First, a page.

OK, say my frustrated sisters, so we've been doing this body-image madness stuff for a very long time, but why not stop now? Surely we know now that we're better than this? That our worth is not bound up in our sexual appeal? Why aren't there fewer women beauty icons and more women leading politicians, dammit? Good questions all, and I in no way pretend to have a comprehensive answer to any of them. I can only speak to my own experience, and what I know is that while I am ambitious at work, and generally striving in my intellectual achievements, I also live in my body. All the time. My figure is just this thing that there is no getting away from, ever. I'm in touch with it and aware of it every moment of every day. And, while I can get smarter (education), better and more talented (to a degree, with application and good training), nicer, funnier, whatever - I can't make myself look any different to how I was born looking. My own unassisted efforts will not change the colour of my eyes, the length of my legs or the quality of my skin. Outside of temporary cosmetic applications, the only control I have over my appearance is by varying my weight.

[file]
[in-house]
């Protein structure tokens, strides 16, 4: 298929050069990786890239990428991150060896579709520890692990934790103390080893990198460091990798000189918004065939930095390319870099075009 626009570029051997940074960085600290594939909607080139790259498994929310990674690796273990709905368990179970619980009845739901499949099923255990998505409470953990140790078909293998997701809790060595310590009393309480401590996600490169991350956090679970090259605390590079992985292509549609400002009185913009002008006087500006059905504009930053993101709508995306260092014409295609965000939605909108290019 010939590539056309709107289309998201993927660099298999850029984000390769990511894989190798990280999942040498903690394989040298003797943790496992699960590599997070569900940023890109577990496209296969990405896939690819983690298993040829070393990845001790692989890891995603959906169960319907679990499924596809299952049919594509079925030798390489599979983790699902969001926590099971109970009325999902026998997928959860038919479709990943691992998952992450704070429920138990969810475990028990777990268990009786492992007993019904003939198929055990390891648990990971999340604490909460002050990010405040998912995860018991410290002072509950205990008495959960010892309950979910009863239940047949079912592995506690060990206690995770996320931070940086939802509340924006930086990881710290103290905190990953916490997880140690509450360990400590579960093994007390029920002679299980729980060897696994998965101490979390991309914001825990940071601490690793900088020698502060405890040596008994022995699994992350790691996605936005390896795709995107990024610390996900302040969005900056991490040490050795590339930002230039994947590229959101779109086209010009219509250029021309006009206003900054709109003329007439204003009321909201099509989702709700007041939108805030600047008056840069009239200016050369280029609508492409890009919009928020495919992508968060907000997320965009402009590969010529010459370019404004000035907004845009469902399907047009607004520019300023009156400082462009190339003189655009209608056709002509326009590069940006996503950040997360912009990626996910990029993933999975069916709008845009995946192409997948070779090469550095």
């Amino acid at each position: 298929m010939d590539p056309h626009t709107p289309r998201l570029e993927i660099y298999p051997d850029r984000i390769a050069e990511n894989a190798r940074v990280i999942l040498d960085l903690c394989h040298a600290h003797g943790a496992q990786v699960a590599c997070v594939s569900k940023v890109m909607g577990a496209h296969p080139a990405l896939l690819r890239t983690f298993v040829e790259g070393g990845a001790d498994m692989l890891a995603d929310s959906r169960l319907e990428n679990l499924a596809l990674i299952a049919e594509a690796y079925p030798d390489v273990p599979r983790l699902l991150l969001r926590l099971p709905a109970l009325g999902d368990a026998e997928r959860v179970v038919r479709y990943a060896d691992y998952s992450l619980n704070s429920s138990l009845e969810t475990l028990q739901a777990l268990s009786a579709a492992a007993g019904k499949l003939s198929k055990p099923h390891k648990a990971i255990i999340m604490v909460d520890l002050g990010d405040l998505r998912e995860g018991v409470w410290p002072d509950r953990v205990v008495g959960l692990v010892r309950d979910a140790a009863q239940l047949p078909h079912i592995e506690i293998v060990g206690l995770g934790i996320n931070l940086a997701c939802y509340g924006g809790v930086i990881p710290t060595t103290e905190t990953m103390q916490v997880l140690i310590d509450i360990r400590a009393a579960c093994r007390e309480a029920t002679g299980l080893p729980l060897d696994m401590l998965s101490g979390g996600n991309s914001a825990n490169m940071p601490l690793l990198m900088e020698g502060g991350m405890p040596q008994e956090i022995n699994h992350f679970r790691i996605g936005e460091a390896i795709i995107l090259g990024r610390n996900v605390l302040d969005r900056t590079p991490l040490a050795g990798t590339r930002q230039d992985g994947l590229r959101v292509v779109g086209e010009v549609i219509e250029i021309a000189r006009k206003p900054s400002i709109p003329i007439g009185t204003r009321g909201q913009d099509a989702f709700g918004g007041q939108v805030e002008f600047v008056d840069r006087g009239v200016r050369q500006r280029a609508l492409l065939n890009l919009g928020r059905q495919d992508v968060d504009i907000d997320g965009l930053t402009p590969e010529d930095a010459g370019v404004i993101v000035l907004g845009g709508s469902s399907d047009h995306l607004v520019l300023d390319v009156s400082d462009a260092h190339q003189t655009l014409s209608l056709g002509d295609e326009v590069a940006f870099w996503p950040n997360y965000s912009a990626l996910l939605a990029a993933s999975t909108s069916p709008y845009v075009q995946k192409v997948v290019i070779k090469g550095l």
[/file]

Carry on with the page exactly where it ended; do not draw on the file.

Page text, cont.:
Not that that's ever moved me to diet before. I was never really fat, not even slightly overweight (medically speaking), and my intense vanity has usually been blessed by a concomitant complacency about my looks. I had my little quibbles same as any girl, but by and large I was never much motivated towards serious efforts at controlling my weight. Then I hit thirty, and all sorts of things that used to stand up started to hang down a bit. More distressingly still, rolls and folds appeared in places where previously there was only smooth flesh. And then there came the cruellest cut of all: going into a dress shop and being told that they "don't carry that size". Yikes! Much wailing and gnashing of teeth ensued, as well as some public crying and a few holiday snaps I'd really like to burn (damned digital). Something had to be done.